After NASA announced on Monday that it had found evidence of water on Mars, Chinese scientists were quick to discuss how the findings would effect the chances of life on the red planet.
"It was unexpected," said Zhu Jin, curator of Beijing Planetarium, adding that the news had given new life to conversations about Mars, and the possibility of humans eventually settling on the Red Planet.
"Liquid water is a must for life, thus, this new discovery increases the chance of life existing -- at present or in the past," said Gou Lijun, a researcher with the National Astronomical Observatories of China, Chinese Academy of Science.
Gou, also one of the translators of the book "The Science of Interstellar", which explains the science in the sci-fi movie "Interstellar", added that the possibility of life existing on Mars was still a grey area.
Over the last half century, human beings have sent dozens of missions to the Earth's distant neighbor, from flybys and orbiters, which gathered information from a distance, to rovers, which have landed and explored its surface. NASA plans to send astronauts to Mars around 2030.
Compared with other planets in the Solar System and extrasolar planets thousands of light years away from Earth, we know a lot more about Mars, said Zheng Yongchun, deputy researcher with National Astronomical Observatories of China.
"Though NASA's announcement was not as big, as say, 'finding Martians', it is significant." Zheng added.
Several years ago, high resolution optical equipment on a Mars orbiter mission captured images of dark streaks in meteorite craters. Many speculated that they had been made by fluid, Lin said.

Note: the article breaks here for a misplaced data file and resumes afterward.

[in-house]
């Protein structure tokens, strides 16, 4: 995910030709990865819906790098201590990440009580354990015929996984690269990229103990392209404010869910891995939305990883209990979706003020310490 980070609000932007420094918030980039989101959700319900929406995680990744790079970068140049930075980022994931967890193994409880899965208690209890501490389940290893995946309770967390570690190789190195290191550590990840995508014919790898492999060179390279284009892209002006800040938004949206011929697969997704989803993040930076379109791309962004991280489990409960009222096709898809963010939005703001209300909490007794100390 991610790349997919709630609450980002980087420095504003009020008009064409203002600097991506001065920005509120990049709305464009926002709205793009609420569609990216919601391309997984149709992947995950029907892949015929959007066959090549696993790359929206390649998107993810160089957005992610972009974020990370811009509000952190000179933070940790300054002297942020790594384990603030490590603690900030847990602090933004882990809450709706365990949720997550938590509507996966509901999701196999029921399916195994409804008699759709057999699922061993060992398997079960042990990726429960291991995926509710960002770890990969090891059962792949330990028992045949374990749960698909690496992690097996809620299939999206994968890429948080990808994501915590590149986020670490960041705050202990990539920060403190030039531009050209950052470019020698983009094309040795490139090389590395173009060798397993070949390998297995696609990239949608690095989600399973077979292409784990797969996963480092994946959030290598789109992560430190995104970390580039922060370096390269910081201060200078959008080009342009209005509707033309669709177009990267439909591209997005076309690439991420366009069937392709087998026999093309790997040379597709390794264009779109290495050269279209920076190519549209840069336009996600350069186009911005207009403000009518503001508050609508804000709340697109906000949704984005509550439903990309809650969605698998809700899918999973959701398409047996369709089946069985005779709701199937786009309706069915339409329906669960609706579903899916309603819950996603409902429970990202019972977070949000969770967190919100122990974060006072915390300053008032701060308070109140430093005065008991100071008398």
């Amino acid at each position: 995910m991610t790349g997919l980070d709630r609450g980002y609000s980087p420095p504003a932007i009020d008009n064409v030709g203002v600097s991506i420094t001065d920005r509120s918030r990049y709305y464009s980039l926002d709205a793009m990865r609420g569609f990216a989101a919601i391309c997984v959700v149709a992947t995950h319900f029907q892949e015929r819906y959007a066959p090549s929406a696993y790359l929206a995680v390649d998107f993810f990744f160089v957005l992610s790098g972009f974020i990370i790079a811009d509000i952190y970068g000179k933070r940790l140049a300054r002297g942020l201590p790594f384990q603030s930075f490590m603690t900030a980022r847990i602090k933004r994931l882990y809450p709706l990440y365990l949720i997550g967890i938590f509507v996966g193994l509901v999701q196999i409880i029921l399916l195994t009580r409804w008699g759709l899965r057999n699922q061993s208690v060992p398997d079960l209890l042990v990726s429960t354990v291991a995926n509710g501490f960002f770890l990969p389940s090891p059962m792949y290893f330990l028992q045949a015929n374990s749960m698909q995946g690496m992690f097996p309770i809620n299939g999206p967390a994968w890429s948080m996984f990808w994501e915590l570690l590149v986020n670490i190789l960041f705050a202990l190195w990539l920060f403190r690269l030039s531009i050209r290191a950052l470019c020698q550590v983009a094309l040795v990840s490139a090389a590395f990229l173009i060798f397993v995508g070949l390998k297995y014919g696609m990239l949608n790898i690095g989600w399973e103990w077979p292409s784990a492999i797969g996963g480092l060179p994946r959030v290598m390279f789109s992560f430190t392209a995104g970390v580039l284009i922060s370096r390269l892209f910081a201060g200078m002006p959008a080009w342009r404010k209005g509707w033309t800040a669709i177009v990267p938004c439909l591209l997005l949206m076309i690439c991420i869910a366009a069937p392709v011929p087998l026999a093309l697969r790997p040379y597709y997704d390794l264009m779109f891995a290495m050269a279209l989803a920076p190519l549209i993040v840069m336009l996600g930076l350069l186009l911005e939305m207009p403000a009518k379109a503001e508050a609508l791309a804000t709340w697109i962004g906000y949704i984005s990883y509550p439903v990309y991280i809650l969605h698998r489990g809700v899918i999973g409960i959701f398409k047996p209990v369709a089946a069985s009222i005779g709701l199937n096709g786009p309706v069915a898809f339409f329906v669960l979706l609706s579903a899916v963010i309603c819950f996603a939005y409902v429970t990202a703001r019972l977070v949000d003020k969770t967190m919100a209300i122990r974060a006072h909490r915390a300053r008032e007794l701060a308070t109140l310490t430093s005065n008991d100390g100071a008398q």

"This has been finally proved by the imaging spectrometer on the Mars Reconnaissance Orbiter," Lin explained, as researchers detected that signatures of hydrated minerals on slopes overlapped the former mysterious streaks.
When talking about water on Mars, scientists have tended to believe that sometime in the past 3 billion years, the planet turned cold and dry, freezing water into ice, Lin continued, "the new findings prove water is still in liquid form."
But could the liquid support life?
According to Lin Yangting, a researcher at the Institute of Geology and Geophysics under the Academy of Sciences, the hydrated minerals on Mars are mostly perchlorate salts, which are harmful to life on Earth. "It could kill most microorganisms," he added.
Zheng Yongchun agreed with Lin, saying that the perchlorate salts were poisonous, and could lead to deformities. He maintained, however, that poisonous water is much better than none at all, "because without water, astronauts could not survive".
Compared with transporting water all the way from Earth to Mars, it's much cheaper to use technology to turn poisonous water into clean liquid, Zheng continued.
The next task for scientists is to find the source of the briny liquid water and measure its volume.